Global Warming Gains Higher Profile in Senate
For the first time since President Bush rejected the international Kyoto Protocol to reduce greenhouse gases, momentum is building in the Senate to begin addressing global warming.
However, skirmishes over competing proposals and continuing opposition from the House of Representatives and the Bush administration may prevent any plan from passing Congress this year.
The fate of the burgeoning effort to tackle global warming appears to hinge on whether Republican Sen. Pete V. Domenici decides to cosponsor a relatively modest cap on greenhouse gas emissions proposed by his fellow New Mexican, Democratic Sen. Jeff Bingaman.
A joint statement by science academies from 11 nations, including the U.S., this month helped convince Domenici that there was now a consensus among scientists that human releases of heat-trapping gases threaten to increase temperatures and alter climate patterns, aides said.
Still, Domenici, the GOP point man on the Senate’s version of the sweeping energy bill now under consideration in Congress, is concerned that adding global warming limits to the legislation as an amendment may sink the bill. He is also concerned that it would alienate fellow Republicans, including the president, who are opposed to mandatory caps on greenhouse gases.
On Friday, Vice President Dick Cheney met with Domenici to share the White House’s concerns, said Alex Flint, Domenici’s top energy staffer, who emphasized that Domenici was still considering how to proceed.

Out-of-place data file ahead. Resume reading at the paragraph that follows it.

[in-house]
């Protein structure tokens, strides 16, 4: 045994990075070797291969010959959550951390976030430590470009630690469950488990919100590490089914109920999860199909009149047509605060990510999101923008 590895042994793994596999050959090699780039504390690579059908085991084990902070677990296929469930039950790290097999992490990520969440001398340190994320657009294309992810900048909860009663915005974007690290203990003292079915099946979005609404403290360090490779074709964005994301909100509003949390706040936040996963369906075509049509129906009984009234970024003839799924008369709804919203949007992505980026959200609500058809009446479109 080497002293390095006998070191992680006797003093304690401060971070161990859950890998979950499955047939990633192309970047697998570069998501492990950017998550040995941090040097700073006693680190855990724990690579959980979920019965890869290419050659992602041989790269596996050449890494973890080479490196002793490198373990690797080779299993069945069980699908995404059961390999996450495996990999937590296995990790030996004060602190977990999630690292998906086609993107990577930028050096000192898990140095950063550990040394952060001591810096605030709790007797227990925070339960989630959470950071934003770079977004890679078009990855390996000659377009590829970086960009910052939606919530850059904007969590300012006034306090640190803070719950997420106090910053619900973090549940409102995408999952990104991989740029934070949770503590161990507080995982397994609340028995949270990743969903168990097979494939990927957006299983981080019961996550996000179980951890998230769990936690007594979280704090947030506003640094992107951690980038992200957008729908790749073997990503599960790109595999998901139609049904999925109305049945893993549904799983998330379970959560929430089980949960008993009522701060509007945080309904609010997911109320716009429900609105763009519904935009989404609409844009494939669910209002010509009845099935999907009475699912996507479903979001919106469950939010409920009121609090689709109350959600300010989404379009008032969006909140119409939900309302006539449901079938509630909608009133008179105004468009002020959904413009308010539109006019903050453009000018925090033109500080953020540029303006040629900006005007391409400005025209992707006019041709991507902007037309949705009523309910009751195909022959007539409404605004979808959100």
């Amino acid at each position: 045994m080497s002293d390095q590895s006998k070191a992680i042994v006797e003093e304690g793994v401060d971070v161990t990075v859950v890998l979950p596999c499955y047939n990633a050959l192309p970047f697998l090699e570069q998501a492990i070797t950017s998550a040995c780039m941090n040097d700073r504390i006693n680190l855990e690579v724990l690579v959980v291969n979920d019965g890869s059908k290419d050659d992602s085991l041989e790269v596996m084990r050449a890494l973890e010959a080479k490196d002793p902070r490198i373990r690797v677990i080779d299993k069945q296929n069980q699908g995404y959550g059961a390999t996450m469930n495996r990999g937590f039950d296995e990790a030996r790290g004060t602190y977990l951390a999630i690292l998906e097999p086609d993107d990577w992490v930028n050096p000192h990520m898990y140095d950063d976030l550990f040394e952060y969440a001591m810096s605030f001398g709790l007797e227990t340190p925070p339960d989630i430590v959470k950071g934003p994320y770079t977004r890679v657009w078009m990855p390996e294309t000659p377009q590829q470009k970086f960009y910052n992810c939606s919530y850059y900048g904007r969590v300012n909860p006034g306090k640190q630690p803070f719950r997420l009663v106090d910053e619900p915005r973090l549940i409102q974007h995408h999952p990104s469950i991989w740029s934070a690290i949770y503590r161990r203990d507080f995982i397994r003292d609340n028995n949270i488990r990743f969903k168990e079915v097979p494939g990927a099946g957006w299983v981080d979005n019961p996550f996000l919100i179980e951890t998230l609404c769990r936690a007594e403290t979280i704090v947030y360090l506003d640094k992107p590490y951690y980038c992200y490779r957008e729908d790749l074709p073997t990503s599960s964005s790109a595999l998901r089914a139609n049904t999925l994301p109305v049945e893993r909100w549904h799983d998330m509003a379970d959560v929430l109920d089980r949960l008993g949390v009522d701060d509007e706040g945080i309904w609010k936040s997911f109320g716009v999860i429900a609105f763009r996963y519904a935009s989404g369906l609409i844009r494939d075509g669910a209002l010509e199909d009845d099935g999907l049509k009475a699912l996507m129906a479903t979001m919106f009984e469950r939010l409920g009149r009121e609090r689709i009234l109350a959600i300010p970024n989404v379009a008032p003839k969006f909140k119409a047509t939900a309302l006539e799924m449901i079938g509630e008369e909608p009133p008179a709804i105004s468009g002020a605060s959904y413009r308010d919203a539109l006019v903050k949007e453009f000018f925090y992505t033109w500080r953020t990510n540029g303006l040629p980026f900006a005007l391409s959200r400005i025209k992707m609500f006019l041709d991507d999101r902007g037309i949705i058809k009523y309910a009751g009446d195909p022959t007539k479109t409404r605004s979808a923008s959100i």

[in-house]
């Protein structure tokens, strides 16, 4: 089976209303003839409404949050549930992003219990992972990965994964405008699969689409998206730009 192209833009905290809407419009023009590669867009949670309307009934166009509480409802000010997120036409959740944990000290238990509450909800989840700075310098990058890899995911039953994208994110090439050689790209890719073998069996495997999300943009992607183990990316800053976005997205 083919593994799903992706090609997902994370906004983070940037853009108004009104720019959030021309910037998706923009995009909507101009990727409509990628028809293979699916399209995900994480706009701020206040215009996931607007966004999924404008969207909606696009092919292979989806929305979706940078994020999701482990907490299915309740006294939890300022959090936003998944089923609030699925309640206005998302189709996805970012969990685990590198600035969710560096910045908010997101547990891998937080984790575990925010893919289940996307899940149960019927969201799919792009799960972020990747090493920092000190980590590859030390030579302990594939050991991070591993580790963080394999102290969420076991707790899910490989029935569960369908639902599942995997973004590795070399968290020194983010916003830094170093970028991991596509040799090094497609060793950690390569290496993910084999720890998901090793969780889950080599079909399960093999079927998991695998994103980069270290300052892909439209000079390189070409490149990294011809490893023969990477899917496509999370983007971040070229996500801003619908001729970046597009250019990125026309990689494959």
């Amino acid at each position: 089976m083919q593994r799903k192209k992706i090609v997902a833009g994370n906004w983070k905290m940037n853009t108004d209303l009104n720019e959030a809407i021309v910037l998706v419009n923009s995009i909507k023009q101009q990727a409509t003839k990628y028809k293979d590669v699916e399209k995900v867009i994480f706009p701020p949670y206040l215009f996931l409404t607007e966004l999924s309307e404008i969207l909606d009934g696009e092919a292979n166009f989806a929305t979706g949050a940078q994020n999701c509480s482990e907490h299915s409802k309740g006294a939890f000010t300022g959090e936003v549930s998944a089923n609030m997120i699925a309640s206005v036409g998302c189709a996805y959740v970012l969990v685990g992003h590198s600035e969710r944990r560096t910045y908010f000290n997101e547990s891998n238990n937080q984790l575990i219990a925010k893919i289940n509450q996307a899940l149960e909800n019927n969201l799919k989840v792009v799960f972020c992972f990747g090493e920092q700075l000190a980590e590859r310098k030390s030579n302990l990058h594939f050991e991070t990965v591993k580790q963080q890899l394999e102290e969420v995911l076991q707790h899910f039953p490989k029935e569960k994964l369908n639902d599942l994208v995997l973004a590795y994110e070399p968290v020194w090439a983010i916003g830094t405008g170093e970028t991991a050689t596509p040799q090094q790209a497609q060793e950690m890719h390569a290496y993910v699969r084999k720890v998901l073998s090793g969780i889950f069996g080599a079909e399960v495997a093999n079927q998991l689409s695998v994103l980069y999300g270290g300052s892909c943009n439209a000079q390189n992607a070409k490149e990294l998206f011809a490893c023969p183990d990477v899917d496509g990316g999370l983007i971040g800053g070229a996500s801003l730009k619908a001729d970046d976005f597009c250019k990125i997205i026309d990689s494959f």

“Sen. Domenici is now convinced that climate change is occurring and that we need to do something about it,” Flint told reporters Friday.
“He is concerned, however, about creating a fissure in the Republican caucus and [with] the Bush administration,” Flint said.
If Domenici champions the legislation, supporters contend enough Republicans would follow suit to secure at least 50 votes in the Senate. If he does not, the Senate may still have sufficient votes to pass it. But it may lack sufficient backing to survive House-Senate negotiations over the final version of the energy bill.
House Republicans have declared opposition to any mandatory reductions in greenhouse gases, as has the White House, which argues that such limits would drive up energy prices and cost thousands of Americans their jobs.
“Energy intensive industries are going to move to other countries, and Americans are going to lose their jobs” if strict limits on greenhouse gases are enacted in the U.S., said Jim Connaughton, the chairman of the White House Council on Environmental Quality. “But these industries are going to keep operating, and their greenhouse gases are going to continue to go into the atmosphere.”
Pressure to develop a stronger national response to global warming is mounting in Washington as more business leaders support reducing greenhouse gases, scientists affirm the link between human activities and warming temperatures, and most of the developed world begins cutting emissions under the Kyoto pact.
But none of the three alternatives emerging as possible amendments to the Senate version of the energy bill has the full support of Republicans, Democrats, business groups or environmentalists.